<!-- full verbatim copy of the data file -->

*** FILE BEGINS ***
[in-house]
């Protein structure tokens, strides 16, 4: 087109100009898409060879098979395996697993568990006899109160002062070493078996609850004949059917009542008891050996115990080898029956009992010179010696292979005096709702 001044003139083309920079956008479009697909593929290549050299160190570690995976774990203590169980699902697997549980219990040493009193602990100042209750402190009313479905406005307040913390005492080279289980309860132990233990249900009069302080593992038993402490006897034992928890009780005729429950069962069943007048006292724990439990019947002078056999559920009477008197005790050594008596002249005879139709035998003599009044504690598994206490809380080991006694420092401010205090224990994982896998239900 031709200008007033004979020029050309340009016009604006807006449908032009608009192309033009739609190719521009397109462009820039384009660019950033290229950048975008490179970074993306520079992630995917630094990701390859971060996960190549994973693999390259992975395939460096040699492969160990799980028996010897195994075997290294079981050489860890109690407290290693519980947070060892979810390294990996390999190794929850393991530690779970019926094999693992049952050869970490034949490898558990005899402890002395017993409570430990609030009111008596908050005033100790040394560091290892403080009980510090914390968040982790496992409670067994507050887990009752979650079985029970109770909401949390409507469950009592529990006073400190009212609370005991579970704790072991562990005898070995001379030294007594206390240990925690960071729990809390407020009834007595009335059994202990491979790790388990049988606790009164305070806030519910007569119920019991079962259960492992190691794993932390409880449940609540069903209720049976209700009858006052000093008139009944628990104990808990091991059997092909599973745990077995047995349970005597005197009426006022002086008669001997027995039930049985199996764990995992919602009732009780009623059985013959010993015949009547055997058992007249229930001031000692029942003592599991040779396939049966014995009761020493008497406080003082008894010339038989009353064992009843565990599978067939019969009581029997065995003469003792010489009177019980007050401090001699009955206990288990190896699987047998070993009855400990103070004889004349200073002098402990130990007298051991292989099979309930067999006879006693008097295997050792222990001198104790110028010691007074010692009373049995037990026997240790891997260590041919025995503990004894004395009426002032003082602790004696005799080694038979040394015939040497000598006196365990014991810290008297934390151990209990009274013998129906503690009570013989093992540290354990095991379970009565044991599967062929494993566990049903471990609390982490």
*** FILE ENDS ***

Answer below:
[in-house]
């Protein structure tokens, strides 16, 4: 087109100009898409060879098979395996697993568990006899109160002062070493078996609850004949059917009542008891050996115990080898029956009992010179010696292979005096709702 001044003139083309920079956008479009697909593929290549050299160190570690995976774990203590169980699902697997549980219990040493009193602990100042209750402190009313479905406005307040913390005492080279289980309860132990233990249900009069302080593992038993402490006897034992928890009780005729429950069962069943007048006292724990439990019947002078056999559920009477008197005790050594008596002249005879139709035998003599009044504690598994206490809380080991006694420092401010205090224990994982896998239900 031709200008007033004979020029050309340009016009604006807006449908032009608009192309033009739609190719521009397109462009820039384009660019950033290229950048975008490179970074993306520079992630995917630094990701390859971060996960190549994973693999390259992975395939460096040699492969160990799980028996010897195994075997290294079981050489860890109690407290290693519980947070060892979810390294990996390999190794929850393991530690779970019926094999693992049952050869970490034949490898558990005899402890002395017993409570430990609030009111008596908050005033100790040394560091290892403080009980510090914390968040982790496992409670067994507050887990009752979650079985029970109770909401949390409507469950009592529990006073400190009212609370005991579970704790072991562990005898070995001379030294007594206390240990925690960071729990809390407020009834007595009335059994202990491979790790388990049988606790009164305070806030519910007569119920019991079962259960492992190691794993932390409880449940609540069903209720049976209700009858006052000093008139009944628990104990808990091991059997092909599973745990077995047995349970005597005197009426006022002086008669001997027995039930049985199996764990995992919602009732009780009623059985013959010993015949009547055997058992007249229930001031000692029942003592599991040779396939049966014995009761020493008497406080003082008894010339038989009353064992009843565990599978067939019969009581029997065995003469003792010489009177019980007050401090001699009955206990288990190896699987047998070993009855400990103070004889004349200073002098402990130990007298051991292989099979309930067999006879006693008097295997050792222990001198104790110028010691007074010692009373049995037990026997240790891997260590041919025995503990004894004395009426002032003082602790004696005799080694038979040394015939040497000598006196365990014991810290008297934390151990209990009274013998129906503690009570013989093992540290354990095991379970009565044991599967062929494993566990049903471990609390982490």